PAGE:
When I finally began to write about what I knew (it’s obvious— but it’s not obvious until you know what it is you know!) it felt like opening a door and coming home. This wasn’t really a matter of the subjects—people, relationships, families: I’d tried all that before. It was a matter of the voice; it was that I discovered what I sounded like, what I needed to sound like, to tell my truth about what I saw.
by Joe Schuster
The truth is, however, that . . . you did not, of course, disappear. You were just continuing to live your life and write—write a lot. It was just that most people did not notice.
by Juhi Singhal Karan
Writing a book together requires trust, honesty, and communication, like any other relationship. This month we bring to you five writing duos who bloomed together on their collaborative journey.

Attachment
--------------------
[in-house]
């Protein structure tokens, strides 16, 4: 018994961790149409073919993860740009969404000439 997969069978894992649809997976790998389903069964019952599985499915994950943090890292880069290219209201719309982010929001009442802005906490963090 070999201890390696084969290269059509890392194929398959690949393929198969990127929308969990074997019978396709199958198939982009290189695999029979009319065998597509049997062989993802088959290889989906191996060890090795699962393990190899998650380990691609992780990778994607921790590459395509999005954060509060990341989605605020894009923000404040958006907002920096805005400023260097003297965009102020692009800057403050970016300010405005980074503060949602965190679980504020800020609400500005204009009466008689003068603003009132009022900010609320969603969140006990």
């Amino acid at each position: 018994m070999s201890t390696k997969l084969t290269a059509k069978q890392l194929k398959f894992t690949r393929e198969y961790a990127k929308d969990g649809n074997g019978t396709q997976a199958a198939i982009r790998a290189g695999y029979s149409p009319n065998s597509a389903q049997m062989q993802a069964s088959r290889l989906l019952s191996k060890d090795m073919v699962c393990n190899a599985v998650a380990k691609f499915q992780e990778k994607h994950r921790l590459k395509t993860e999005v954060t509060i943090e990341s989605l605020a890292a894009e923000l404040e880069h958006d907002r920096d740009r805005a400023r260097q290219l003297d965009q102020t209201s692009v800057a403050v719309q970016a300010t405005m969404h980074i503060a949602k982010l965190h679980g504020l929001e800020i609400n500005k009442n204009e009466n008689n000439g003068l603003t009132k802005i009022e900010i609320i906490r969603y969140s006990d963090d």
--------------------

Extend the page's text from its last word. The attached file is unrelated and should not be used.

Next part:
by Ann Pancake
Finally, the question that when I was honest with myself, actually frightened me: What in the world is driving this? . . . But I could only point to the place in my chest where the sensor hovered. What the sensor was guided by, I could not fathom at all.
by Dena Santoro
Mystical imagery—palms, eyes, enigmatic vistas—pervade the work; when Saar appropriates a single color the impact is intensified.
by Athena Kildegaard
At first, he found the calls to prayer exotic. . . . Eventually, though, Frederickson noted, the call “turned out to be something that I really grew to appreciate despite my apprehension and distrust of it at the beginning.”
by Kaulie Lewis
Though Schles doesn’t qualify for true Bloomer status—Invisible City was first published in 1988, when he was 28—the book was something of a cult title and was out of print for over twenty years.